But I know I should have the ECG, for various reasons, so I will.  I will post about it here if anything shows up on it - no news will be good news.  Almost certainly, no news is what it will be. 

I am a hypochondriac, I know it.  Usually I deal with it these days by ignoring any and all symptoms of physical ill health, and they go away.  This time though, I couldn't.  And it is interesting timing, because last week was Mental Health Awareness Week, and I had been on Twitter talking about anxiety, which was the subject for this year.  I had been saying that I used to suffer from anxiety, but was much better now...  And then this happened, and showed me that actually I am not much better, or not always.

I did have an episode like this once before, about five years ago, and at the time I didn't go to the doctor.  Paul was at home with me when it happened, and although he wanted me to get checked out, I had my usual doubts, so I didn't bother.  And it has been fine since then.  Until now.  Whether it was anxiety, or indigestion, or a combination of both, I have been wondering what I can do to prevent a recurrence. 

I probably should give up gluten again.  There have been a lot of books published recently on the subject of 'grain brain' and how bad certain foods are for us.  I followed a gluten-free diet for a year or so, and should really go back to it.  But I found it difficult, and restrictive...

I probably should just stop worrying and generally take things easier.  Keep a balance between work, rest and play.  Enjoy life.  I suppose whatever it was that caused the chest pain etc, it was a warning that something in my life is out of synch, and I should be grateful that it was just a warning and nothing more serious. 

On a completely different subject - I watched The Book Thief last night at the cinema.  It was a real tear jerker.  Not as good as the book, but then of course films so rarely are.  People should read more books.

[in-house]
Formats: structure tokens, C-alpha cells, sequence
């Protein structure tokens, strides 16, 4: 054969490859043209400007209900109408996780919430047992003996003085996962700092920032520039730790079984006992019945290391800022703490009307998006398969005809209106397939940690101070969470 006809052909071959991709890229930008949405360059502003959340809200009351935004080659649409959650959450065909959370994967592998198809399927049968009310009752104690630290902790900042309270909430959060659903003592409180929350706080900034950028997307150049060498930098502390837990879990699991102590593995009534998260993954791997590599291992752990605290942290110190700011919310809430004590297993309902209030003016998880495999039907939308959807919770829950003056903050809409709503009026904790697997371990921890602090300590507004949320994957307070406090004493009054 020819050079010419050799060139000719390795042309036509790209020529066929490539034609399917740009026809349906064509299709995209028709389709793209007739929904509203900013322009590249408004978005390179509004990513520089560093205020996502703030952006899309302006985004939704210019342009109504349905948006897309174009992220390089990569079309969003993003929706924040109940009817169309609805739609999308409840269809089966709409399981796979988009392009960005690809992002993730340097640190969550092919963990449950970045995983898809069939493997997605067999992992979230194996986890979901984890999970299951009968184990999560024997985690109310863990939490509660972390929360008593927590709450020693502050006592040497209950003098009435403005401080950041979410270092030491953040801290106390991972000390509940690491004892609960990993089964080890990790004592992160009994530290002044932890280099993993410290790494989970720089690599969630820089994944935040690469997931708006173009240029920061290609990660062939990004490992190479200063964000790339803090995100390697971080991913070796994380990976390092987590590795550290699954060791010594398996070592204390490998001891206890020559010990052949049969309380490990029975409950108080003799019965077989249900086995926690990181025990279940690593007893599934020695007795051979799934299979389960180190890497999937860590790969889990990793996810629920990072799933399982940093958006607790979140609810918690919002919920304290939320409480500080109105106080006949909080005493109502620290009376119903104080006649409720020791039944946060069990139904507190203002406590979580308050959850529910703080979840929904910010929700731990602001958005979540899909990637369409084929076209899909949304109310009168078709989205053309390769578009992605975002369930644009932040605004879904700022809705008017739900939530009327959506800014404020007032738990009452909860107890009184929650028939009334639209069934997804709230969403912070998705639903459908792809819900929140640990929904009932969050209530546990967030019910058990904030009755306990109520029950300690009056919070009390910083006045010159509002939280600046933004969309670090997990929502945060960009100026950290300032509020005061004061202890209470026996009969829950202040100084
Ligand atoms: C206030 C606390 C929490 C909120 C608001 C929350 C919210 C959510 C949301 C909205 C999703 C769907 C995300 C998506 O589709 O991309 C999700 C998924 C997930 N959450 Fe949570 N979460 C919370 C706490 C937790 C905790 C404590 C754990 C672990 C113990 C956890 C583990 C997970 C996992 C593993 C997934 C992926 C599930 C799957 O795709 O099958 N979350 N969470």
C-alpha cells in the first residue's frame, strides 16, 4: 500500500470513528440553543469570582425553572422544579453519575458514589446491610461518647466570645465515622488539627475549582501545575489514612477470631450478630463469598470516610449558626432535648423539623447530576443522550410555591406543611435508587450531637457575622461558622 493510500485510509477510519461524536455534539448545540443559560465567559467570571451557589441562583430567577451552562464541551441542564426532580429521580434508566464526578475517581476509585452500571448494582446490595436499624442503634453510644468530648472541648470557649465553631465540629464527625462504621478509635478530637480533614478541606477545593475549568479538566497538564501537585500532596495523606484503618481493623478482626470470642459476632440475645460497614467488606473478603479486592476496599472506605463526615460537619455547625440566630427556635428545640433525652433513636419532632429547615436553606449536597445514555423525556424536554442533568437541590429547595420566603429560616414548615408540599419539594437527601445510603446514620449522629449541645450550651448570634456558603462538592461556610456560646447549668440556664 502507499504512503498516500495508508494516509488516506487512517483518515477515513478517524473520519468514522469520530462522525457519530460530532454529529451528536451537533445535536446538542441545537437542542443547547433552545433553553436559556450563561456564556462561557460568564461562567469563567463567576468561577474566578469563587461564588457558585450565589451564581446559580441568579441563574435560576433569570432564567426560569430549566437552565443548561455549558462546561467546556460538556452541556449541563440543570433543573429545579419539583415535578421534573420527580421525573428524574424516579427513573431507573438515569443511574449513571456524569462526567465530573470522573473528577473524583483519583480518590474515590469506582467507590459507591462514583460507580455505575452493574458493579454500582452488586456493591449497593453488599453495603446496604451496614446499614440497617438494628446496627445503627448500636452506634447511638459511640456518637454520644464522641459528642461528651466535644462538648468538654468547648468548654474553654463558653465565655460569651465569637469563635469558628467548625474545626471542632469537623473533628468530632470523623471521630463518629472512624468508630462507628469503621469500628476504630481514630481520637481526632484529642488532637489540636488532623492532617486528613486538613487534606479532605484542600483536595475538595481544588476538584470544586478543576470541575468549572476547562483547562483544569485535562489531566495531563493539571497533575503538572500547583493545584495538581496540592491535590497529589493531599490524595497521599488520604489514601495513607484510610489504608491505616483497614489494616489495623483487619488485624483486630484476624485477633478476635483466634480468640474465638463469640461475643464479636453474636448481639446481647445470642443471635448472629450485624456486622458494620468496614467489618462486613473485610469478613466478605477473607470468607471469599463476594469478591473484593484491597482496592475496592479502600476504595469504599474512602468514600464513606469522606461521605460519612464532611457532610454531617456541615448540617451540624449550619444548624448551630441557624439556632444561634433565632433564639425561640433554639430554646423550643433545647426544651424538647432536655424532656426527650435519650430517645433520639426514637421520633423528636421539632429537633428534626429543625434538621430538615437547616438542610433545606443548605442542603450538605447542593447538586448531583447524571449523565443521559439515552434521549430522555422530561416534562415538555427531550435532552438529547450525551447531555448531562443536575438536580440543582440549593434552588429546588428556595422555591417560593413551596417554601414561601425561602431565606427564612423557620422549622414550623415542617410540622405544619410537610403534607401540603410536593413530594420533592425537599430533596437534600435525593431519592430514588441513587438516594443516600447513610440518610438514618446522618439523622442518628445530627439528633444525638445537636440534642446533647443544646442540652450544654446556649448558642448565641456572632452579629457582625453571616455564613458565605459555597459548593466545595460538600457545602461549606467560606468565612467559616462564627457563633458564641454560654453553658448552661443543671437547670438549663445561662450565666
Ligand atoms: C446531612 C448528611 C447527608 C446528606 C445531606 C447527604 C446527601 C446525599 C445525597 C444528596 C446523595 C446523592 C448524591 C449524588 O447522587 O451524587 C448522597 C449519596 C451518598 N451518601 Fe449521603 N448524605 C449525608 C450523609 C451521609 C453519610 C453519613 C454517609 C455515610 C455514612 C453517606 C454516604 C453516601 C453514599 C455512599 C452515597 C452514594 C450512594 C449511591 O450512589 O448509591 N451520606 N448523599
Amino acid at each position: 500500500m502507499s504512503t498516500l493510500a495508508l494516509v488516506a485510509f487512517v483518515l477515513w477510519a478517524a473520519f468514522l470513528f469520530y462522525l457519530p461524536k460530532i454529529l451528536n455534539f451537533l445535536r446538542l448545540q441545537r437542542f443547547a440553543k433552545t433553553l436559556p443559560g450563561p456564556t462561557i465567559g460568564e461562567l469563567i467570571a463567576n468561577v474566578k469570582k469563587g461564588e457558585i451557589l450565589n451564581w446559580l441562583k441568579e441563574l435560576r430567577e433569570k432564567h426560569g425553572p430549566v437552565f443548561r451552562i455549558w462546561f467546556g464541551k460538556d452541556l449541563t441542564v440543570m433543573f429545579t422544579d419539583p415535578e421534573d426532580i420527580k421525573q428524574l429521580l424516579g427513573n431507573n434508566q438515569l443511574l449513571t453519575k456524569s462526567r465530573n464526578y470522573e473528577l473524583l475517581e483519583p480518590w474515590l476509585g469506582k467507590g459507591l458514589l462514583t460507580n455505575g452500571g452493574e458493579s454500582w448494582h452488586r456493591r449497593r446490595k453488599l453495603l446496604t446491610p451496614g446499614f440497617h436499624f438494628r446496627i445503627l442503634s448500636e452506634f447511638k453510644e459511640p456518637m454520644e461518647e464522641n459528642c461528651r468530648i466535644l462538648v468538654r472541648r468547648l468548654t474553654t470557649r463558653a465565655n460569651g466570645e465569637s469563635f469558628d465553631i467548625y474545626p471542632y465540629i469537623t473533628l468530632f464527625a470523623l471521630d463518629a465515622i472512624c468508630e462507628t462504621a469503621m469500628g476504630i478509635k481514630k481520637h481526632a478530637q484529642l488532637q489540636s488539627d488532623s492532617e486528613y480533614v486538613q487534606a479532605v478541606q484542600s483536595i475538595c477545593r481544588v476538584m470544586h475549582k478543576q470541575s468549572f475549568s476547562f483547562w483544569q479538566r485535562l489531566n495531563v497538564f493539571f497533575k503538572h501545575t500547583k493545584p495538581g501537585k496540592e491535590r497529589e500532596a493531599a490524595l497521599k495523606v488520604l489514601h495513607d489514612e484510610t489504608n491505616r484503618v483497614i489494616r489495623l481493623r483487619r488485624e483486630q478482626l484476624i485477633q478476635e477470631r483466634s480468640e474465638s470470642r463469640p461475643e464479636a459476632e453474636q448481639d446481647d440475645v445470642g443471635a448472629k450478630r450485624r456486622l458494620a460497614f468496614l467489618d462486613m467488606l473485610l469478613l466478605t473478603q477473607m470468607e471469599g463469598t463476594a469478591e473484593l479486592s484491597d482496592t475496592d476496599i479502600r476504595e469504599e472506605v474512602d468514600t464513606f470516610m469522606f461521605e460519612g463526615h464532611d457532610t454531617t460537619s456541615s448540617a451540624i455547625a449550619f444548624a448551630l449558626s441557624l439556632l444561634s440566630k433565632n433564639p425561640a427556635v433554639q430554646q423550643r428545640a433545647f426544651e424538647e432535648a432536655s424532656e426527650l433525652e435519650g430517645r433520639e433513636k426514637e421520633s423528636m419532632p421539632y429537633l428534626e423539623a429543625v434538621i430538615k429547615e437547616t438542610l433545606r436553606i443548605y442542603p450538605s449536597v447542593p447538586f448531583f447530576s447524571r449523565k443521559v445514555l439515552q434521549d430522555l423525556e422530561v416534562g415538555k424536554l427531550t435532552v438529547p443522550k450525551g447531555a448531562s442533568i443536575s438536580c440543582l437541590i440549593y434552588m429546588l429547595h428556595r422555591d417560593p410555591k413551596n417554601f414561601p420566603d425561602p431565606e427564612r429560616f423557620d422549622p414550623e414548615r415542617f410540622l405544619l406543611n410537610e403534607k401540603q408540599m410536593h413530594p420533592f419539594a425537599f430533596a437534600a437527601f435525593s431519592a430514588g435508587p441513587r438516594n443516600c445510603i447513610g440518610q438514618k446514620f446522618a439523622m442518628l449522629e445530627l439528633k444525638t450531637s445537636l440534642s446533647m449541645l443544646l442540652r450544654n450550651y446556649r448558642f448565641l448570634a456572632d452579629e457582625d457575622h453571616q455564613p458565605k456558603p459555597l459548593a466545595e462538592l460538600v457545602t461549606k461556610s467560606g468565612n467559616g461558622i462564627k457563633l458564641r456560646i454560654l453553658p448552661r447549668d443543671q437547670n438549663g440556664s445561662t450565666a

I should read more books.

Thursday, 15 May 2014

Time for a Rethink

It's a lovely day today.  I walked the dogs early, and then reluctantly sat down to get on with the business of writing.  It is a wrench, when the sun is shining so warmly outside.  The beach is calling me...

As I have written recently on this blog, I have been beavering away this year, writing like a woman possessed, but I have not come up with anything of note.  I am pretty sure this is because I switched from the idea of writing as a creative outlet, as art, to the idea that I need to earn a living and that writing is a good way for me to make this happen. 

So, in the last few months I have produced and published several chick-lit novellas and a children's book.  None of them very good.  They might have been better - I had some moments of insight, when I could see exactly what I needed to do to improve them, but I wasn't connected enough with them to bother.  I didn't want to invest any more time in them.  Surprisingly, I have actually sold a few of these books despite my own lack of interest in them.  Which shows (she suggests hopefully) that I do have some talent, if even the work I know is nowhere near my best can attract some readers.

Recently, I have been working on a full-length romance (if you have read this before on here, bear with me.  I do have a point to make).  I was not proud of this work at all - even less than the others - because I decided to write it for purely commercial reasons.  It was trash.  It went from being Mills and Boon to being Jilly Cooper, and then descended even further into something that I can only imagine was on a par with Fifty Shades (I haven't read those books but I have read plenty of reviews of them, none of them flattering).

No matter how I tried to convince myself that writing this rubbish was fine, because it's not my fault if people want to read it, and after all I need to make a living, my conscience did not rest easy.  For the purposes of research, I skimmed through some other books in a similar vein (there is plenty of this stuff free on Kindle) and I knew I was lowering myself by reading it, never mind by trying to emulate it.

I mean, perhaps I am wrong here.  Plenty of women (and a few men) write these sort of books, and plenty read them, and who I am I to judge?  It is probably fine for those people - but to me it just did not feel right.  So several times I deleted all the rude bits from my book, only to reinstate them because there was no story left without them (no story to speak of with them either).  I kept going round in circles, but I was determined to finish it.  I hate leaving things half-done, it feels like failure.